GameStop is expected to post lower revenue than expected for its second fiscal quarter as the industry faces tough comps and several straight months of declining NPD numbers
The company had planned on same-store declines of about 8 to 11 percent, but Wedbush Morgan analyst Michael Pachter says "it is clear that the company is tracking well below this level."
But according to Pachter, the company's likely been driving increases in sales of used games in its stores, and that this boost can offset the damage a bit. The retailer's also likely to lower promotional spending and limit new store openings to conserve resources through the Summer lull, says the analyst.
As the year shifts into the Fall-Holiday season, the company will shift its product mix back to higher-margin new and used software -- a trend that Pachter says the retailer will continue for "the next few years."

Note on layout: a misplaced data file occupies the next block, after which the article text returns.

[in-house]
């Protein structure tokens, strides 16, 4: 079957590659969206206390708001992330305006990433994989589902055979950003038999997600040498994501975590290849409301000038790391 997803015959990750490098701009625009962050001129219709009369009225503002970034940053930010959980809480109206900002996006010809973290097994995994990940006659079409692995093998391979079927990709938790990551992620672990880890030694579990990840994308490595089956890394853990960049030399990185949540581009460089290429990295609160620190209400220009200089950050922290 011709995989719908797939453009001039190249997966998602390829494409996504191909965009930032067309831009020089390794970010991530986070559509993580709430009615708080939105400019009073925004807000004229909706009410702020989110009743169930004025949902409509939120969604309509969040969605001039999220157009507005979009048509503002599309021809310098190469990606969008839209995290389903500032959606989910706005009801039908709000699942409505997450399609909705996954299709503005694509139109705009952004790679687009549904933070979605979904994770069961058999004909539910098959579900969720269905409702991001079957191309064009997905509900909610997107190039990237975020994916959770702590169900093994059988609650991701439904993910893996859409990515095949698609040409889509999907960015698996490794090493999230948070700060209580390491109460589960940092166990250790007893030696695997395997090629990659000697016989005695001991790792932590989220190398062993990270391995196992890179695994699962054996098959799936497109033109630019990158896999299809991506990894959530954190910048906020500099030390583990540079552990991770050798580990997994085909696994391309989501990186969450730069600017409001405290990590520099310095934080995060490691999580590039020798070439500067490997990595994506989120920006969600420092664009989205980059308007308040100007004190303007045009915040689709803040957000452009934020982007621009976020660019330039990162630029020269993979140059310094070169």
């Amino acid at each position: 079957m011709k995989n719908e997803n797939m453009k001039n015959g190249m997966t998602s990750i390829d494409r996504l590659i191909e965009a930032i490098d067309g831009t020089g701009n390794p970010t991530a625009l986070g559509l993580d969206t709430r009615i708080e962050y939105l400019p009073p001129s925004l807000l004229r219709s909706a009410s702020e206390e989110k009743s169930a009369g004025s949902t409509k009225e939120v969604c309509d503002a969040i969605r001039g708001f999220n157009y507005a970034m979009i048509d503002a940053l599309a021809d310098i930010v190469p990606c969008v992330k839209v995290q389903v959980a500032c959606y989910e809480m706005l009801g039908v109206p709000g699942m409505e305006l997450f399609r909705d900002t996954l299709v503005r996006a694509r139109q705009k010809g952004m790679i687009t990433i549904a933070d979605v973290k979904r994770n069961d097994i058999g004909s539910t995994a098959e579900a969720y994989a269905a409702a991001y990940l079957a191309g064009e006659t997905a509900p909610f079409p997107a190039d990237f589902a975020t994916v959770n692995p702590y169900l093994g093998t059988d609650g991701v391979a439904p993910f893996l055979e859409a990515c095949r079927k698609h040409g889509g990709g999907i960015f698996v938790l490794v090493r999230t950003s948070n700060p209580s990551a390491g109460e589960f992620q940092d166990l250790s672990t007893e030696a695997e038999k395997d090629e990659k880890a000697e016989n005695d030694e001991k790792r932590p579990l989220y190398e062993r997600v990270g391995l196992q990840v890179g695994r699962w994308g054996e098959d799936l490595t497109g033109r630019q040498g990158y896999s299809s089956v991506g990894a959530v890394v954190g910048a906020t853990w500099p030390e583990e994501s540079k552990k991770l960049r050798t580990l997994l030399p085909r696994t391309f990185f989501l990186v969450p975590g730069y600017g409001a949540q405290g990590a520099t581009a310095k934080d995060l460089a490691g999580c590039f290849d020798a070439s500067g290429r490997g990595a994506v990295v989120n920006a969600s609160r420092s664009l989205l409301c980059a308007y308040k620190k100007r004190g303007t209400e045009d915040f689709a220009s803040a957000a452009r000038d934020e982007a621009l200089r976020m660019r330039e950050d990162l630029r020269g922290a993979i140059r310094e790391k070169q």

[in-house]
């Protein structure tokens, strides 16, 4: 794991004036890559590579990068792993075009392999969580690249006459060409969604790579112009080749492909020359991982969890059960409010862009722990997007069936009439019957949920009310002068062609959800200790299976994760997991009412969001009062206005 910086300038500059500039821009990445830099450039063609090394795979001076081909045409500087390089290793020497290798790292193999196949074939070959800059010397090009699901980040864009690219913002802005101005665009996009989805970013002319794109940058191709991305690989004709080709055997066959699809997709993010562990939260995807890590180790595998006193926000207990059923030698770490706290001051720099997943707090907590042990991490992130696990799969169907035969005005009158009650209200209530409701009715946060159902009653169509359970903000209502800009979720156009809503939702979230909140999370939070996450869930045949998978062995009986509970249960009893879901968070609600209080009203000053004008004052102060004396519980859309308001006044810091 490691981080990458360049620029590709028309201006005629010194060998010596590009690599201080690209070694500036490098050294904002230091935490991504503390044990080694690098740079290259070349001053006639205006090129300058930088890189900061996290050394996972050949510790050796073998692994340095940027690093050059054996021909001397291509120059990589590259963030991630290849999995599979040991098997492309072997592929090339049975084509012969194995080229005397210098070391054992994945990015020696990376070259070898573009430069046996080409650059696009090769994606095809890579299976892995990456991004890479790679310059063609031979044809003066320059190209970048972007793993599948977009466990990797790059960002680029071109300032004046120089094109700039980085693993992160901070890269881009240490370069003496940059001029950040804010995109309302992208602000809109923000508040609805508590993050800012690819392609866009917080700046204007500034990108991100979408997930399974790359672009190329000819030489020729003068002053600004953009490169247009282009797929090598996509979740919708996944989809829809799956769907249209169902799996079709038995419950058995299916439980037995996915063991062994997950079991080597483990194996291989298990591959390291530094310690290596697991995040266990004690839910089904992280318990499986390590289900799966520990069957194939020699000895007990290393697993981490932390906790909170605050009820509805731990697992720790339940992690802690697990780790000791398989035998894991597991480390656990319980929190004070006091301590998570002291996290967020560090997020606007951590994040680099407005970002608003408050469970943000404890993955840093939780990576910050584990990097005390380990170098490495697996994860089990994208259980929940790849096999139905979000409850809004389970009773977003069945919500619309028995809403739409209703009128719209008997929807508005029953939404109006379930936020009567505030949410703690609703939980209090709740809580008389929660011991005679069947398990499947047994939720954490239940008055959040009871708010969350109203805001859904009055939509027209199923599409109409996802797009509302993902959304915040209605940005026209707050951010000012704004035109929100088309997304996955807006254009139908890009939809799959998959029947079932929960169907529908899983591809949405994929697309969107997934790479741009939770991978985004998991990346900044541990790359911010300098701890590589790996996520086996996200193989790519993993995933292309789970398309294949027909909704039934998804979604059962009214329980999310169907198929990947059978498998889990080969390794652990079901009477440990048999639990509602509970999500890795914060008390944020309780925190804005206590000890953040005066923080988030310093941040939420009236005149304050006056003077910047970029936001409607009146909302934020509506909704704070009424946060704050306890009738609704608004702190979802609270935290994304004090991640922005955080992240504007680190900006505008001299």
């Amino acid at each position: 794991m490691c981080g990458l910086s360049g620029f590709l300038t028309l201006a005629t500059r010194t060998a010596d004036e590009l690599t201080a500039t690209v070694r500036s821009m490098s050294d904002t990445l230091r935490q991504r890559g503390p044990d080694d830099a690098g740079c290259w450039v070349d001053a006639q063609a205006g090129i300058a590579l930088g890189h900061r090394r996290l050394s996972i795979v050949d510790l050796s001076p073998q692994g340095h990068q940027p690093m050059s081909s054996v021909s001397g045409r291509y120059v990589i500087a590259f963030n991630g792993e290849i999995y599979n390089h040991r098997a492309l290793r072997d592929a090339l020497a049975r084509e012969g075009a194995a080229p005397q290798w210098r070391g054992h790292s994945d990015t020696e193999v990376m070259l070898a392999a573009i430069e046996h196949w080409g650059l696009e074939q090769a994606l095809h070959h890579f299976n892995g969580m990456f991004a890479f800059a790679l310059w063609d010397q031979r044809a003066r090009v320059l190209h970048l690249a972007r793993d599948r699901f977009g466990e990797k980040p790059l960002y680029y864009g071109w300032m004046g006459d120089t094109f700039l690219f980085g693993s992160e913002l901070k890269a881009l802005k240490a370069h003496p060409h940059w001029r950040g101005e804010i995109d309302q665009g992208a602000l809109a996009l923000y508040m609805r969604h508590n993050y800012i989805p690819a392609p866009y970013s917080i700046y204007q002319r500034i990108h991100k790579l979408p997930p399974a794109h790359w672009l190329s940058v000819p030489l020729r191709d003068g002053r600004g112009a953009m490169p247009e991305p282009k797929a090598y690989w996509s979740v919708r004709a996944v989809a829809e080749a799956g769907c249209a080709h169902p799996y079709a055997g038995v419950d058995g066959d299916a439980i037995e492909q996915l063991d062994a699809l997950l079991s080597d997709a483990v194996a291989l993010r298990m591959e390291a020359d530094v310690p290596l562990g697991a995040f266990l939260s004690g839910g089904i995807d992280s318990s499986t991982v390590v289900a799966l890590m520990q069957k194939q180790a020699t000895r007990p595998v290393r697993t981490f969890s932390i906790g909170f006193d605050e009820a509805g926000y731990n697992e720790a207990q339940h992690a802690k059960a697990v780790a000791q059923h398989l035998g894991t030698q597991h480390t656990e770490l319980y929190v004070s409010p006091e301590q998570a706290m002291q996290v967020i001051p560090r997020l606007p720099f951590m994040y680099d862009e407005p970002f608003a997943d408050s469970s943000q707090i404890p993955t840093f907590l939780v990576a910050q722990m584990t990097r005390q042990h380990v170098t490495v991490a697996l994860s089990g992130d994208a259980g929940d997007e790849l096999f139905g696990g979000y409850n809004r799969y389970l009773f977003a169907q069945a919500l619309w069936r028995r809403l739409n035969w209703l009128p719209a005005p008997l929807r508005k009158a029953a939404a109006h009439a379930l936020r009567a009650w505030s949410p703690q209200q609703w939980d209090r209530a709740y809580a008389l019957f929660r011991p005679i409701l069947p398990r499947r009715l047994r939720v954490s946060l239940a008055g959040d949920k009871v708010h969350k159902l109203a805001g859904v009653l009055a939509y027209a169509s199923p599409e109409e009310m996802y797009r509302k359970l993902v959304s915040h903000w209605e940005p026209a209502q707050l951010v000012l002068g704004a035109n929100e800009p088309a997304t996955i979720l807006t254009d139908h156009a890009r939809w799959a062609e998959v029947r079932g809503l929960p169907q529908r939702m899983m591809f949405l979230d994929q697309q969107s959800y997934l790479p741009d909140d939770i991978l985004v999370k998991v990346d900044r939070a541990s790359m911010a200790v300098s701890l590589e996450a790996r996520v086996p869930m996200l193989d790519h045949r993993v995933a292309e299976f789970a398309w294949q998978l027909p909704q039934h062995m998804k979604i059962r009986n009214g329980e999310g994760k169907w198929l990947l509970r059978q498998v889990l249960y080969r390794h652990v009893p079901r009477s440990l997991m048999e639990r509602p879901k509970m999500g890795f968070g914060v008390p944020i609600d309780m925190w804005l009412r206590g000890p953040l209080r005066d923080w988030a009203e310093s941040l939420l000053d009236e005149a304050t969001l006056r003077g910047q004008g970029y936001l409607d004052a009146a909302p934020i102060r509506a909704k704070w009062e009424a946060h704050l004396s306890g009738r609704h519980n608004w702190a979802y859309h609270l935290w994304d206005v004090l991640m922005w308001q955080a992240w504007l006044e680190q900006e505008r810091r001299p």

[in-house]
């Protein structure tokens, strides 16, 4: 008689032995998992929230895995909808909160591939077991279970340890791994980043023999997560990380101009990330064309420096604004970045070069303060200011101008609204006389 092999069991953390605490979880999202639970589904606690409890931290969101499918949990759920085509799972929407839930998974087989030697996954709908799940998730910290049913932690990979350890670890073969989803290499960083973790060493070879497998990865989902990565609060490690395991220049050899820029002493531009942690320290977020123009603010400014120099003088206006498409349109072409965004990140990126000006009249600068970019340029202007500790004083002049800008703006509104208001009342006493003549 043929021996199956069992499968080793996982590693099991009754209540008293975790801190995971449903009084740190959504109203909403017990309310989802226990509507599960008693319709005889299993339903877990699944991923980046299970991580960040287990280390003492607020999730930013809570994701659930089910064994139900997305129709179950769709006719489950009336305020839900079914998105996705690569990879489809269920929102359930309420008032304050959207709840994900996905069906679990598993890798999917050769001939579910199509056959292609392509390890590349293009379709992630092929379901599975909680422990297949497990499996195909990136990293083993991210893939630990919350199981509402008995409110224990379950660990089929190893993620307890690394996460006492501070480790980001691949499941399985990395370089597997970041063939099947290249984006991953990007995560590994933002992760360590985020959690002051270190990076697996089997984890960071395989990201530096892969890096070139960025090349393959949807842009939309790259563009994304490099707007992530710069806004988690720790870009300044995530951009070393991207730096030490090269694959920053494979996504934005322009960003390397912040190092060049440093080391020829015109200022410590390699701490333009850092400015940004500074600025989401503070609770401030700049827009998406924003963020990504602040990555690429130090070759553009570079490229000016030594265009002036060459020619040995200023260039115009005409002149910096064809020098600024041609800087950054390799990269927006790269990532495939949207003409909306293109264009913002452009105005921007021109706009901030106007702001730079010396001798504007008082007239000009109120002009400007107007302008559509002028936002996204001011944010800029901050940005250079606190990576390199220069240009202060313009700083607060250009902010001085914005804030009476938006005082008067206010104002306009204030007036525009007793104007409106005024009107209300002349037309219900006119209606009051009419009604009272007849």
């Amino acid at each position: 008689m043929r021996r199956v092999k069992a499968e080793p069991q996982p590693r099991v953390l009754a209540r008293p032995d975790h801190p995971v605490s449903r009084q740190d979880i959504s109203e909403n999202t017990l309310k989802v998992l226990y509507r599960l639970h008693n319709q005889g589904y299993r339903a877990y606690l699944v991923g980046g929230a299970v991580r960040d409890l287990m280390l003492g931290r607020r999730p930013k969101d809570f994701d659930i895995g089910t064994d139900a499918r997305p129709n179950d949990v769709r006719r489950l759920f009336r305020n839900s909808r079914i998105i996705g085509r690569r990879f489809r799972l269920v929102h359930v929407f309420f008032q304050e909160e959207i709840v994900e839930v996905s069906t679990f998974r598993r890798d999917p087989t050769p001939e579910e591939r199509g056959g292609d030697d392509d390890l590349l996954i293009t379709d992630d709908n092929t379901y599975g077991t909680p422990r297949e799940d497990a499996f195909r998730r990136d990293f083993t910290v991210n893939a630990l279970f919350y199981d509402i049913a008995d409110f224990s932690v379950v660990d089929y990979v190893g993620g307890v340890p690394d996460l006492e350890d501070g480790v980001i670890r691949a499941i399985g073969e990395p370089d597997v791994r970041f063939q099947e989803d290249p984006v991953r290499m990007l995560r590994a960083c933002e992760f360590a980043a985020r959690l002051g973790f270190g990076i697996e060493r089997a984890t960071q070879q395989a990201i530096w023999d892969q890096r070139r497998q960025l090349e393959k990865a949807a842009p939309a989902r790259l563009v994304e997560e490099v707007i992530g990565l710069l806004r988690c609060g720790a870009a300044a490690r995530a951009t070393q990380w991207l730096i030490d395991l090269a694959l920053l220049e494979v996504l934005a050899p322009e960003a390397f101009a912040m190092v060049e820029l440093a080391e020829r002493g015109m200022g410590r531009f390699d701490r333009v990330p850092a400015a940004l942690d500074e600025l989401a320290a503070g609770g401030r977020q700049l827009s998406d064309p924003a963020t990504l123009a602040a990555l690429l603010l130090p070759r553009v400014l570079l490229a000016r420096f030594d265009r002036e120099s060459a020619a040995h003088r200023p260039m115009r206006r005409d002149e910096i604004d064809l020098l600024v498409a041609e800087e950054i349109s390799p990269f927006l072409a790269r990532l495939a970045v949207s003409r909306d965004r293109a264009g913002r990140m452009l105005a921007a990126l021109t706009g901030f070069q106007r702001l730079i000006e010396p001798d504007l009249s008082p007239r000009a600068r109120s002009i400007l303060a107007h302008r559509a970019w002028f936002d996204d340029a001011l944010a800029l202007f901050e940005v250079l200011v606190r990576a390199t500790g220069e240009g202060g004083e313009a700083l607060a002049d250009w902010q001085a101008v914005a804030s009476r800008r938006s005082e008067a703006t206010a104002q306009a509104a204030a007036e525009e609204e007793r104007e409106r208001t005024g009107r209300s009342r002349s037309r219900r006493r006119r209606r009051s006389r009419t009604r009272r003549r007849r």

As a result, the analyst predicts the company's earnings to end up 19 percent up this year and 14 percent up in fiscal 2010.
From there, the analyst suggests that the majority of the retailer's used game biz growth will occur in Europe, while increased second-hand market competition and a migration to a digital business model may constrain the company's growth to "low double digits" in 2011 and 2012.
Not only will the negative comps trend begin to reverse toward the holiday, helping restore investor confidence in companies like GameStop, but the holiday release slate -- notably Activision's push to make Call of Duty: Modern Warfare 2
"the biggest entertainment launch of all time" -- will also help make the holiday quarter a strong one for the retailer, says Pachter.
"This year, GameStop will likely grow earnings through used game growth," he says. "As a quasi-monopoly, the company is well positioned to compress the time between new game releases and trade-ins, driving used game pricing higher."